The Isamu Noguchi Museum Puts Online an Archive of 60,000 Photographs, Manuscripts & Digitized Drawings by the Japanese Sculptor

No mat­ter how unfa­mil­iar you may be with the work of Isamu Noguchi, you’re like­ly to have encoun­tered it, quite pos­si­bly more than once, in the form of a Noguchi table. Designed in the 1940s for the Her­man Miller fur­ni­ture com­pa­ny (in a cat­a­log that also includ­ed the work of George Nel­son, Paul Lás­zló, and Charles Eames of the epony­mous chair), it shows off Noguchi’s dis­tinc­tive aes­thet­ic as well as many of his most acclaimed sculp­tures, set designs, and pub­lic spaces. That aes­thet­ic could only have arisen from a sin­gu­lar artis­tic life like Noguchi’s, which began in Los Ange­les where he was born to an Amer­i­can moth­er and a Japan­ese father, and soon start­ed cross­ing back and forth across both the Pacif­ic and the Atlantic: a child­hood spent around Japan, school­ing and appren­tice­ship back in the U.S., a Guggen­heim Fel­low­ship in Paris, peri­ods of study in Chi­na and Japan — and all that before age 30.

Now, thanks to the Noguchi Muse­um, we can take a clos­er look at not just the Noguchi table but all the fruits of Noguchi’s long work­ing life, which began in the 1910s and con­tin­ued until his death in the 1980s. (He exe­cut­ed his first notable work, the design of the gar­den for his moth­er’s house in Chi­gasa­ki, at just eight years old.)

The insti­tu­tion that bears his name recent­ly dig­i­tized and made avail­able 60,000 archival pho­tographs, man­u­scripts, and dig­i­tized draw­ings, and also launched a dig­i­tal cat­a­logue raison­né designed to be updat­ed with dis­cov­er­ies still to come about Noguchi’s life and work. “The com­ple­tion of a mul­ti­year project, the archive now fea­tures 28,000 pho­tographs doc­u­ment­ing the artist’s works, exhi­bi­tions, var­i­ous stu­dios, per­son­al pho­tographs, and influ­en­tial friends and col­leagues,” writes Hyper­al­ler­gic’s Alis­sa Guz­man. “The wealth of imagery is over­whelm­ing and also sur­pris­ing, bring­ing atten­tion to works we might not often asso­ciate with Noguchi.”

Indeed, as the pro­jec­t’s man­ag­ing edi­tor Alex Ross tells Guz­man, the research process revealed “sev­er­al sig­nif­i­cant art­works which were assumed to have been lost or destroyed,” as well as “pre­vi­ous­ly unat­trib­uted pieces that the archive is now able to con­firm as works by Noguchi.” The dif­fi­cul­ty of con­firm­ing the authen­tic­i­ty of cer­tain works speaks to the pro­tean qual­i­ty of Noguchi’s art that goes hand-in-hand with its dis­tinc­tive­ness, a bal­ance struck by few major artists of any era. And though quite a few of Noguchi’s cre­ations (and not just the table) have been described as time­less, no oth­er body of work reflects quite so clear­ly the inter­min­gling of East and West – a West that includ­ed the Old World as well as the New — that, hav­ing begun on eco­nom­ic and social lev­els, reached the aes­thet­ic one in the cen­tu­ry through which Noguchi lived. Explore his cat­a­logue raison­né, and you may find that, no mat­ter what part of the world you’re from, you have more expe­ri­ence with Noguchi’s work than you thought.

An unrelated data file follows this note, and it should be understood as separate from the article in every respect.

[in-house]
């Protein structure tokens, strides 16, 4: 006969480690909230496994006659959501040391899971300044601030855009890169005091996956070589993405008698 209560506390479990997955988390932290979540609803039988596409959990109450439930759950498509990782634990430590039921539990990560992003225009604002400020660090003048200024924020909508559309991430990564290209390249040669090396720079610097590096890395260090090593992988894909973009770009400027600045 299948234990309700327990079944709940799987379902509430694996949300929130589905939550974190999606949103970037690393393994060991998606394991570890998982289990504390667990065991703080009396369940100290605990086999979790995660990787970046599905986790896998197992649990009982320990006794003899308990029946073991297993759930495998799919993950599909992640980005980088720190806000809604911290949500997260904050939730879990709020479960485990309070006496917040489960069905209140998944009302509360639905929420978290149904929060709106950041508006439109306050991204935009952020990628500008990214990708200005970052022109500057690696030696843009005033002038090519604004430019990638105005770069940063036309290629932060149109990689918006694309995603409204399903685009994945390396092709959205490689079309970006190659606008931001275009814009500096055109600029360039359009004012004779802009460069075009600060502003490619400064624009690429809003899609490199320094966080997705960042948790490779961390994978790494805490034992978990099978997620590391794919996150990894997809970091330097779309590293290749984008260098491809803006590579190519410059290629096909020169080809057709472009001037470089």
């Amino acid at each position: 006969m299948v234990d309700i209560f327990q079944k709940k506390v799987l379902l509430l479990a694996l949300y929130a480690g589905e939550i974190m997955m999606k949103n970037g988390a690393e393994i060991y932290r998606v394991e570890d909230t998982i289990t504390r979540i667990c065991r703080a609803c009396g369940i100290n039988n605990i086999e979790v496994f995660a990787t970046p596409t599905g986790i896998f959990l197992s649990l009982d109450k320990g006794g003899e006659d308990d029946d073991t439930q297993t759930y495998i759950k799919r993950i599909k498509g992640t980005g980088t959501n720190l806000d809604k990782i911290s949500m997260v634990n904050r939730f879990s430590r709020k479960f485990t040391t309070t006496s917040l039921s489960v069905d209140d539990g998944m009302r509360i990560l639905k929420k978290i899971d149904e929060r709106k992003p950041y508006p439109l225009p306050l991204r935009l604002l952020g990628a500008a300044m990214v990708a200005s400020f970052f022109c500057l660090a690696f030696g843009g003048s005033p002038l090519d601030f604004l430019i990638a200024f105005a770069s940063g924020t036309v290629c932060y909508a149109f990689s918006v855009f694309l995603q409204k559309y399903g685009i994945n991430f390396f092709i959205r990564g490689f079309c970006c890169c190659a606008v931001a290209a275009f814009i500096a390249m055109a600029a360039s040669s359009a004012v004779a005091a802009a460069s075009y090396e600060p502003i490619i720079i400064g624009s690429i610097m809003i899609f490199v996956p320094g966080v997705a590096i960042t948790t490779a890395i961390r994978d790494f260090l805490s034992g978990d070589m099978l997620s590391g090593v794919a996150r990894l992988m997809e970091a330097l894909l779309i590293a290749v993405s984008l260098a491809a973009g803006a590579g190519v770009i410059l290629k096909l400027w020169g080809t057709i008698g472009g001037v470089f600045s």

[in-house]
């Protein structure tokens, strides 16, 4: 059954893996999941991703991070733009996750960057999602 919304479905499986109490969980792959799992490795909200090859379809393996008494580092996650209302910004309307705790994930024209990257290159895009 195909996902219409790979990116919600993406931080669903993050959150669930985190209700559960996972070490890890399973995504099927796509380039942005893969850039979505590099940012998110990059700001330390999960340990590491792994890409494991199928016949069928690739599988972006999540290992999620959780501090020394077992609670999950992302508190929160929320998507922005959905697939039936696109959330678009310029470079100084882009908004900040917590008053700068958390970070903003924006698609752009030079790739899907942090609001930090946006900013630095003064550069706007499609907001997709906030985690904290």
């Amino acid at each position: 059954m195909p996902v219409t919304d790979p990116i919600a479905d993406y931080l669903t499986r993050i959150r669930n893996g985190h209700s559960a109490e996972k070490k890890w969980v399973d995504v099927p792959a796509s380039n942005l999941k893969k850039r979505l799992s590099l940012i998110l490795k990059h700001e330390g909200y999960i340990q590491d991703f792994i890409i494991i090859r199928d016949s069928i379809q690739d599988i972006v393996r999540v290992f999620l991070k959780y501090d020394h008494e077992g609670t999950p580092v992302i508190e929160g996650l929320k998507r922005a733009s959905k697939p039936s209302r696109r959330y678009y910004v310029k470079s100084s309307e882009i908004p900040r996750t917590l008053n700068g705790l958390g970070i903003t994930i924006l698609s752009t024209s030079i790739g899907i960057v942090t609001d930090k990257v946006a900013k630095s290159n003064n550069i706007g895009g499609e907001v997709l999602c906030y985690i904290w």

via Hyper­al­ler­gic

Relat­ed Con­tent:

3D Scans of 7,500 Famous Sculp­tures, Stat­ues & Art­works: Down­load & 3D Print Rodin’s Thinker, Michelangelo’s David & More

The Get­ty Dig­i­tal Archive Expands to 135,000 Free Images: Down­load High Res­o­lu­tion Scans of Paint­ings, Sculp­tures, Pho­tographs & Much Much More

Down­load 2,500 Beau­ti­ful Wood­block Prints and Draw­ings by Japan­ese Mas­ters (1600–1915)

Down­load Vin­cent van Gogh’s Col­lec­tion of 500 Japan­ese Prints, Which Inspired Him to Cre­ate “the Art of the Future”

Based in Seoul, Col­in Mar­shall writes and broad­casts on cities, lan­guage, and cul­ture. His projects include the book The State­less City: a Walk through 21st-Cen­tu­ry Los Ange­les and the video series The City in Cin­e­ma. Fol­low him on Twit­ter at @colinmarshall or on Face­book.

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